But my point? My point is that violence and violent deaths are disgusting. Humans have, along with the capacity to commit violence, developed a wonderful distaste for witnessing the mutilation (and the consequent grisly remains) of their own kind. That visceral response that we feel, the nausea and creeping shivers up the spine when we see someone in agony or when we're faced with a mutilated corpse—that's a highly evolved survival mechanism. We're hard-wired to react to it. The reactions vary. We might hide or fight or run away or rush to help, but react we must. It is natural and right to be offended by violence and carnage. I applaud those who feel ill or vomit during scenes of torture, rape, or execution, and my hat is off to that medical student who faints in the autopsy suite the first time he sees a scalp incised and reflected back from a shiny white scull. This is how a human should respond.
The problem with violence in movies isn't that there's too much of it. It's that there is too much casual, palatable violence. I think that the PG-13 rating is one of the worst inventions of the 20th century. To allow a violent act to be portrayed on film without portraying it in all its grisly detail is a crime of censorship. Should a child or teenager be allowed to see explicitly gruesome movies? Maybe not. But should he or she be allowed to see movies in which tens to hundreds of people are killed and hardly a drop of blood is shown? ABSOLUTELY NOT! It is such polite portrayals of violence that allow us to hear daily of scores of deaths of civilians and soldiers without batting an eyelash, much less shedding a tear or vomiting our guts out in horror. It is the scenes in which the hero is tortured only to then get up again and fight another day that allows us to forget that such crimes against humanity destroy lives and leave people both physically and psychologically crippled for the rest of their lives.
Every time we see a car chase in which an innocent bystander vehicle is launched into the air, instead of getting to follow our dashing hero as he expertly maneuvers his vehicle, relatively unscathed through narrow alleys and off unfinished overpasses, we should be forced to watch that other nameless, always ignored driver as his seatbelt snaps (it does happen) and he is ejected through the windshield, nose and ears being sheered off and clavicles snapped in the process, only to be smeared across a hundred feet of pavement, leaving a trail of internal organs, blood, and fat.
Every time Jack Bower slips the blade of his $495 Microtech HALO OTF knife between some dirty terrorist's ribs, and then runs off to save his SO of the day, we should have to sit with that dirty terrorist and watch as he gasps for breath, blood pooling around him almost as quickly as it floods his pleural space, collapsing his lung. He can't get enough of a breath to scream in agony, but his eyes are wide with terror, his face streaked with tears, and he thrashes about as suffocation and exsanguination vie for those final moments of life.
And every time that same honorable and admirable Mr. Bower punches a similar (but this time captive) dirty terrorist in the face repeatedly, in an attempt to extract vital information, rather than getting to see how that information saves the day, we should get a good close look at the face of that dirty terrorist, as it has become unrecognizably distorted by bleeding lacerations, echymoses, and soft tissue swelling. We should count the broken and dislodged teeth and feel the excruciating headache-like pain that envelopes one's whole body when one sustains blunt trauma to the head. And we should stay with him over the next few hours as the subdural hematoma (from when Jack kicked his legs out from under him and slammed him to the floor) continues to grow, compressing his brain, causing loss of neural function and ultimately death.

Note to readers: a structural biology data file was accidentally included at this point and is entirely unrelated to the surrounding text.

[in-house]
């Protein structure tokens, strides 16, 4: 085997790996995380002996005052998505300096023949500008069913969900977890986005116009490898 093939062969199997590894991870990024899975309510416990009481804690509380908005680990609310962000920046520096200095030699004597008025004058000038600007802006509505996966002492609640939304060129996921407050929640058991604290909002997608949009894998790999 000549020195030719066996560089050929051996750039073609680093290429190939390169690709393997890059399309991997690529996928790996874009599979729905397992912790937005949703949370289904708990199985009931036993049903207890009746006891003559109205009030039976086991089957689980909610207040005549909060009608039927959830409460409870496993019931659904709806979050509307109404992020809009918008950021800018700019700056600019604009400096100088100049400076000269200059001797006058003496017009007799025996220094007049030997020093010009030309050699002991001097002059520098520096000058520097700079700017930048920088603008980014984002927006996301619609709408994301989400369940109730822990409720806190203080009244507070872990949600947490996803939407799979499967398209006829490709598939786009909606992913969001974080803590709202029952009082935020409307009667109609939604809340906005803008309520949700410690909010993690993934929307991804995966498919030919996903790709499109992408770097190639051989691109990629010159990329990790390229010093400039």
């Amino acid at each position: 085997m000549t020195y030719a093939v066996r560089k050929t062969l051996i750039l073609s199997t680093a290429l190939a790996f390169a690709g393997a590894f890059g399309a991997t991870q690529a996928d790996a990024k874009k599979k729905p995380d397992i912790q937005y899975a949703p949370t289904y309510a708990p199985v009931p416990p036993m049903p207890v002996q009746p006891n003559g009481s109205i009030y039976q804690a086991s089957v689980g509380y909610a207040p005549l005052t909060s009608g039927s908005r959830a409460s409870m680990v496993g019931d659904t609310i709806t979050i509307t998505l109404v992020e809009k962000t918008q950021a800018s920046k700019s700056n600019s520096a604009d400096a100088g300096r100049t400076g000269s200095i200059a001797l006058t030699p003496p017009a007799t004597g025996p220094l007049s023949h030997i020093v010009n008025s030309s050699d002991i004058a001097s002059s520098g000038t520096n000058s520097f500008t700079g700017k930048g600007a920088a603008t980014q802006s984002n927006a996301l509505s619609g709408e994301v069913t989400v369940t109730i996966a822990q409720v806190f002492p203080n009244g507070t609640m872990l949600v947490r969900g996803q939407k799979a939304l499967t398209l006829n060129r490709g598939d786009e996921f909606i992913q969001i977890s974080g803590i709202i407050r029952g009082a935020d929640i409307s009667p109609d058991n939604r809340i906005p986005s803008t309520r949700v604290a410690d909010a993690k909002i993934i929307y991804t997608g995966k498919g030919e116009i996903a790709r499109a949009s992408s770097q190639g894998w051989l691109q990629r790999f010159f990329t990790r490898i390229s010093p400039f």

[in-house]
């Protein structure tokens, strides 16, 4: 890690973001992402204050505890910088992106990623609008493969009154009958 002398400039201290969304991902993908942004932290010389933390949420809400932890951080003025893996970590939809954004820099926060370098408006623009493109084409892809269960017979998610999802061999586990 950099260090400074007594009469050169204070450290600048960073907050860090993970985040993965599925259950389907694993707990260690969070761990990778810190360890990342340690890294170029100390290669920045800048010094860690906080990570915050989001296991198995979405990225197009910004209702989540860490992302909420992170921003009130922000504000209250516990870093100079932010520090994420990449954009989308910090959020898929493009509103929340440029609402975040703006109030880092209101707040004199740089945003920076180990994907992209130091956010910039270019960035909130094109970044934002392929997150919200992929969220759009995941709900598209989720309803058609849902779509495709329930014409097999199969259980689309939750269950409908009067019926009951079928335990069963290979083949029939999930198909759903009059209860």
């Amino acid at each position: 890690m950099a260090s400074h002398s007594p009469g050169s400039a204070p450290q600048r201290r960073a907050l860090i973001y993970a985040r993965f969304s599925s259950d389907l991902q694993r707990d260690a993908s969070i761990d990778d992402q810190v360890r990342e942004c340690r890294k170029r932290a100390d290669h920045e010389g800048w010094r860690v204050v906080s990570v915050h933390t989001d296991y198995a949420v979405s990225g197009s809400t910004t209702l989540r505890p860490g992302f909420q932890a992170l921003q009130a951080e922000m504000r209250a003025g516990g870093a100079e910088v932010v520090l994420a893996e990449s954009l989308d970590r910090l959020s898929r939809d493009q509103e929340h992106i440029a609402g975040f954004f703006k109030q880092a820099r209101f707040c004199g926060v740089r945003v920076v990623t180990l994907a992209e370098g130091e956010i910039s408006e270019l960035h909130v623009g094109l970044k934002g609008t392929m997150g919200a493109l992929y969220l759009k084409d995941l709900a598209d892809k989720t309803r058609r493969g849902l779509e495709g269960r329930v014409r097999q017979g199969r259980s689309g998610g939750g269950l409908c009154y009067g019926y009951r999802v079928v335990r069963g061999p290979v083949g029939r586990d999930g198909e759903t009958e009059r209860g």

But no, we get all the addictive adrenaline high of the action, that rush of excitement, that other highly evolved reaction (this time to threats and danger), without having to live the whole experience—without having to also feel the nausea and anguish that is an integral part of violence. Yes, fights, car chases, epic battles, and even righteously motivated high-stress interrogation scenes are exciting, even exhilerating. Yes, I enjoy watching them too. But they are only part of the story. They're like sex without STDs or unwanted pregnancy. They're like cheeseburgers and milkshakes without obesity. They're the shot of heroin without the injection site abscess. They're the rich without the poor.
When someone says that a movie is too violent, they usually mean that it made them feel uncomfortable because it portrayed violence too explicitly, and when I hear it, it makes angry, because they are asking for censorship. They want to deny themselves the only truly valuable depiction of violence on film: the reminder of exactly what it is that we do to each other every day, through wars, crimes, and stupid, preventable car accidents!
So go see the movie already. Be sick. Vomit, if you must. Cry. Get mad. But don't you dare hide your eyes or get up and leave. If you're uncomfortable, good. Revel in the discomfort. Be grateful for it. It's part of what makes you human.
And really, Inglourious Basterds is a tremendously fun and entertaining movie. It's not all just violence and gore, but that is what you're likely to hear about from those who disparage the film.